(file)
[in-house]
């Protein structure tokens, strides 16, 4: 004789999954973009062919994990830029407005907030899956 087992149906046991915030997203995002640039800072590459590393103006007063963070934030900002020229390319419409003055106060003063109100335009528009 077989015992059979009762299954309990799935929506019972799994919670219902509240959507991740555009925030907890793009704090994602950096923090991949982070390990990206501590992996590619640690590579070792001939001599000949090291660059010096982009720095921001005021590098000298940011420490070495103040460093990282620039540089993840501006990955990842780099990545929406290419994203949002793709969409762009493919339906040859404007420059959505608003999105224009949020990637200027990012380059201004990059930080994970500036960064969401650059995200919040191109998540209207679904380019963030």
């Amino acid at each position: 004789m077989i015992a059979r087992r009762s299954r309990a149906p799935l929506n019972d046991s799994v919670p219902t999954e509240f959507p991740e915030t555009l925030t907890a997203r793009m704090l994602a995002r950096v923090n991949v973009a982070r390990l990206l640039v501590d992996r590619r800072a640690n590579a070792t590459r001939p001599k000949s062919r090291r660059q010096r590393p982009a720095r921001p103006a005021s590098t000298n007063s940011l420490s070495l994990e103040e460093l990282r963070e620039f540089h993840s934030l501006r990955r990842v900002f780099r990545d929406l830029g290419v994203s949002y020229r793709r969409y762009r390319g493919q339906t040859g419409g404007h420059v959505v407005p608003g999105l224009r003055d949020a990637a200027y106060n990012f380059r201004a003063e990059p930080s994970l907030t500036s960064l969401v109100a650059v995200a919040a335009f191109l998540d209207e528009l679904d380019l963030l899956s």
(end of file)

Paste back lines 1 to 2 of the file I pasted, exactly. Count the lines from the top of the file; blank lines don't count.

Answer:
[in-house]
């Protein structure tokens, strides 16, 4: 004789999954973009062919994990830029407005907030899956 087992149906046991915030997203995002640039800072590459590393103006007063963070934030900002020229390319419409003055106060003063109100335009528009 077989015992059979009762299954309990799935929506019972799994919670219902509240959507991740555009925030907890793009704090994602950096923090991949982070390990990206501590992996590619640690590579070792001939001599000949090291660059010096982009720095921001005021590098000298940011420490070495103040460093990282620039540089993840501006990955990842780099990545929406290419994203949002793709969409762009493919339906040859404007420059959505608003999105224009949020990637200027990012380059201004990059930080994970500036960064969401650059995200919040191109998540209207679904380019963030």